Sometimes, taking care of business means improvisation amid unforeseen circumstances. That’s exactly what happened in the Seward County Community College business program during spring semester 2023.
“We had an unexpected sudden vacancy in our instructor roster, and that meant we had to come up with a solution for our students,” said Flax. “And that meant team teaching.”
In addition to her duties as division chair and computer information systems instructor, Flax took charge of Business Technical Communications, relying on HR Director Charlotte Peterson to assist in filling gaps where- and whenever they might appear. Meanwhile, HR payroll specialist Elizabeth Dominguez taught Business Management as planned. Peterson was already signed up to teach Human Resource Management.
Perhaps it was the addition of HR personnel to the faculty roster that plunged students into the real world. As finals week approached, members of human resource and business technical communications classes got professional in multiple ways. The assignment involved digging deep and dressing up.
“In both those classes, we wanted to prepare students for the workforce,” said division chair Deedee Flax. “That involves much more than taking classes and learning material from a textbook — they also need to understand how to create a resume, craft a cover letter, and adjust both of those things for specific jobs they might apply for, as well as prepare for interviews and the follow-up from interviews.”
What better way to acquire all those skills than to role play?
“I assigned them to find an actual job posting on Indeed, one that they would want to be hired for,“ said Peterson. “They had to research the job, tailor their resume to match, and then really sell themselves in the cover letter.”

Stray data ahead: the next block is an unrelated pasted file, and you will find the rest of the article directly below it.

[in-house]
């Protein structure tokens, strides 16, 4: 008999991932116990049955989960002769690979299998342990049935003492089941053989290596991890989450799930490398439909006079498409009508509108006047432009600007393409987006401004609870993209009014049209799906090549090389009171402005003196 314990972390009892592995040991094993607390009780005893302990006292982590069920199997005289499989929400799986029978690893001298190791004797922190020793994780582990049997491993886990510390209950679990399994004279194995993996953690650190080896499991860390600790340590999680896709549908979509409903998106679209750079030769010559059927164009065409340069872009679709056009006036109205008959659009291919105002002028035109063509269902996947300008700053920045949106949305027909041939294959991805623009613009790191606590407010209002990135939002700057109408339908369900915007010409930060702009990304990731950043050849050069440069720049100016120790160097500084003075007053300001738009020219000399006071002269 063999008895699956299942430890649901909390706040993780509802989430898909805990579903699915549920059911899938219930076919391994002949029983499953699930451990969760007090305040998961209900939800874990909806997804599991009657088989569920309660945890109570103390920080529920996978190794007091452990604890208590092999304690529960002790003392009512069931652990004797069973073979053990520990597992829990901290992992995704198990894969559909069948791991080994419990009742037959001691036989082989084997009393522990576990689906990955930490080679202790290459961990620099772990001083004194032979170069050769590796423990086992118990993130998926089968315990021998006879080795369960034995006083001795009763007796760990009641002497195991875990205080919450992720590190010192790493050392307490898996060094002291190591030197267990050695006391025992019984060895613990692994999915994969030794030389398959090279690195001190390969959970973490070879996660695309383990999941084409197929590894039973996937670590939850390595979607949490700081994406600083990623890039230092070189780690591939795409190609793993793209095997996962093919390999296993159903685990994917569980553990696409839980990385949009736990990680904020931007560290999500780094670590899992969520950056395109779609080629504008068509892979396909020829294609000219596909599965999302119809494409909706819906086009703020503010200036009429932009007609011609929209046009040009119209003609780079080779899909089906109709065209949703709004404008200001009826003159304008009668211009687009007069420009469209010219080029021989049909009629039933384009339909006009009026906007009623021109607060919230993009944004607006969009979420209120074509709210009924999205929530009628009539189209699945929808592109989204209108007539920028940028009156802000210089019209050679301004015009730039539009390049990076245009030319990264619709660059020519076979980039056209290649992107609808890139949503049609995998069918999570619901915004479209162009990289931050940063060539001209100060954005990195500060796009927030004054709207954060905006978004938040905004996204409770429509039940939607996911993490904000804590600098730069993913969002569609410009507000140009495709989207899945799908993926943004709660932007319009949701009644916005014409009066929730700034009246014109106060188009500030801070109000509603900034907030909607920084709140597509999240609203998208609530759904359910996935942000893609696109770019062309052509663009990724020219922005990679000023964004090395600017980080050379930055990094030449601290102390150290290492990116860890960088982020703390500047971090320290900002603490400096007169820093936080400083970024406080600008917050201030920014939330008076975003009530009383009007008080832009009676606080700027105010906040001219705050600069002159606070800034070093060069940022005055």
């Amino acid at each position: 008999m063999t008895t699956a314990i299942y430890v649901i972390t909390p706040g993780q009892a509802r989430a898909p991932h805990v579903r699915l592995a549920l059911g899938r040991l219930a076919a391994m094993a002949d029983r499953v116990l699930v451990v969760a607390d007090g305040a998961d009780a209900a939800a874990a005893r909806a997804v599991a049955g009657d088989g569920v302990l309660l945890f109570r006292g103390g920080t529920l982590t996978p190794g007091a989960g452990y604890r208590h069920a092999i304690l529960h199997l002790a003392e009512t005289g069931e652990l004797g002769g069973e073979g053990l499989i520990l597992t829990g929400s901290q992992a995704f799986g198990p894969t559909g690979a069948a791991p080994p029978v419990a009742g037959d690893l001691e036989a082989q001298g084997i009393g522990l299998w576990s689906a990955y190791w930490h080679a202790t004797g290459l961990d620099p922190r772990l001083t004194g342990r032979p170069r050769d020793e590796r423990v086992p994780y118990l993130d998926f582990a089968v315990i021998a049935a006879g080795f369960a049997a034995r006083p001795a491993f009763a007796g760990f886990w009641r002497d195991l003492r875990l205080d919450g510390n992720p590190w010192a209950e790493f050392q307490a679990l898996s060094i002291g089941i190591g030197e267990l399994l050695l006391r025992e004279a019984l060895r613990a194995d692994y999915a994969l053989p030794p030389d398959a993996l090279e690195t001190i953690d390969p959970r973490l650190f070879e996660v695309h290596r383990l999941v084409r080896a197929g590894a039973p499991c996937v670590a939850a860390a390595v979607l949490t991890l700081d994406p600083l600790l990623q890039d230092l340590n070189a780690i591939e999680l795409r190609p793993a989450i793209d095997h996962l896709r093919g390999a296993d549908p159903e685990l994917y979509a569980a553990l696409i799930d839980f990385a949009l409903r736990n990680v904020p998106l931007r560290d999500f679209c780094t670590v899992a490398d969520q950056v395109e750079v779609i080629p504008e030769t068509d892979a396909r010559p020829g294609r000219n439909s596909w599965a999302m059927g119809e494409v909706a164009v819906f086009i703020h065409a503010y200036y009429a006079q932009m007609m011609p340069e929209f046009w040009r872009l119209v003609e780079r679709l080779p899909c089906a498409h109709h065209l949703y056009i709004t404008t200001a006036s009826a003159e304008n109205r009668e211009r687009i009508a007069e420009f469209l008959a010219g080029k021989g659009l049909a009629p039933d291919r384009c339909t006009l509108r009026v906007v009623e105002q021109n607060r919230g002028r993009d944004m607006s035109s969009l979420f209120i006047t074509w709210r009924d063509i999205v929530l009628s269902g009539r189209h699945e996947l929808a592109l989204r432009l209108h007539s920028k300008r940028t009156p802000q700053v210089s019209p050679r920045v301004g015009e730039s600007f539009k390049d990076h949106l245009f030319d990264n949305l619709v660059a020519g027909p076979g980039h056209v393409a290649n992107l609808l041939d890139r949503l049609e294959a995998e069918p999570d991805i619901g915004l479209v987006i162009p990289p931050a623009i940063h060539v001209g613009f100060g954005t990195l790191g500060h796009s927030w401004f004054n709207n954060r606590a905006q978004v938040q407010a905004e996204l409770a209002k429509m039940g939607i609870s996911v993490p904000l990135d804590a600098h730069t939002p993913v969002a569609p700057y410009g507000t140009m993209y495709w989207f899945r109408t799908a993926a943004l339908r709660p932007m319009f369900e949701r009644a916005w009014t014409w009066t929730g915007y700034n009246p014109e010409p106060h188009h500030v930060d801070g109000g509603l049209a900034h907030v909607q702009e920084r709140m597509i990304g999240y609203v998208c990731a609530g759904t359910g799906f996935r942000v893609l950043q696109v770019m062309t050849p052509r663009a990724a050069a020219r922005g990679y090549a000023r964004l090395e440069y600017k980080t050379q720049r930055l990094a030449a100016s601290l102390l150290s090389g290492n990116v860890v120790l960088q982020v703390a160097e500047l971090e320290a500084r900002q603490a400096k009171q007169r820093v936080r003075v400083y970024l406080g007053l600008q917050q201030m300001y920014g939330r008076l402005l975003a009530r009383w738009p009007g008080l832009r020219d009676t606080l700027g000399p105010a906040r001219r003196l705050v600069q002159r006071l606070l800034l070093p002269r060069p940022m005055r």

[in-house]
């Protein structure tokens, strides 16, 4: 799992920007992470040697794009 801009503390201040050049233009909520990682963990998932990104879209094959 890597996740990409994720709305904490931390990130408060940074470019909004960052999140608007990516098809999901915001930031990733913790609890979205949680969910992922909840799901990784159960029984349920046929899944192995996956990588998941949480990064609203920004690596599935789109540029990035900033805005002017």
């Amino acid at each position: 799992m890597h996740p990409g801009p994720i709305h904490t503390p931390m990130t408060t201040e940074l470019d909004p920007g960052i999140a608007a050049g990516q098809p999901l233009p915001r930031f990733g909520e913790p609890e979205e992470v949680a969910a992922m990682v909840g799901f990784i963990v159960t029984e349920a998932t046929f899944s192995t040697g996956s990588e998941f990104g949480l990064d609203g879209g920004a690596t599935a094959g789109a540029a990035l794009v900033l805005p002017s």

The subsequent mock interviews and hiring meetings put the class members on both sides of the table to evaluate candidates and make final decisions. Peterson said the exercise helped them focus on aspects of the job search that sometimes vanish in the heat of the moment.
“For their final step, they had to submit a one-page summary of what they learned through the entire process,” she said.
Peterson noted that her class “will always prepare students for the workforce, help them understand how to be a good worker, why there are always forms to fill out, and how to get a job,” she said. “That’s the baseline, although there is so much more they can absorb about how to manage people, and how to lead. I tell them this at the beginning of the semester, and by the end of the class, they get it.”
Dominguez, meanwhile, turned to kitchen supplies to illustrate principles of business management. The course, she said, “is a lot of fun. I had the students do a lot of group projects to put into practice the principles of working as a team, and to explore their leadership styles.”
As the semester wrapped up, Dominguez introduced the Marshmallow Tower Challenge. The goals was to create a teamwork experience that could then be debriefed along various angles, such as roles in a team, or what it takes to innovate.
Teams were instructed build the tallest free-standing structure out of 20 sticks of spaghetti, one yard of tape, one yard of string, and one marshmallow, in 18 minutes. The marshmallow had to be on top.
“They began by saying, ‘no, we can’t,’ but then it turned out they actually could,” Dominguez said. “There’s a TED Talk that goes along with it called: ‘Build a tower, build a team,’ and that is what they experienced.”
The same might be said for the business division as a whole, which is wrapping up an eventful semester with all the emotions involved in higher education: relief, pride, fatigue, and a touch of sadness.
“I love working with the students,” said Peterson. “I love my job, too, but getting to the classroom with the students … there’s nothing like it.”
Flax said she too relishes the experience of educating, even amid the unexpected.
“I’m so proud of this division, the instructors, and the students,” she said. “This year has been a big one, with the opening of the SaintsUP pantry, expansions in agriculture and the grain elevator project, the adjustments to curriculum and certificates and faculty. At the end of it all, it’s been a huge win for the students.”
Not unlike an improvised structure … with a marshmallow on top.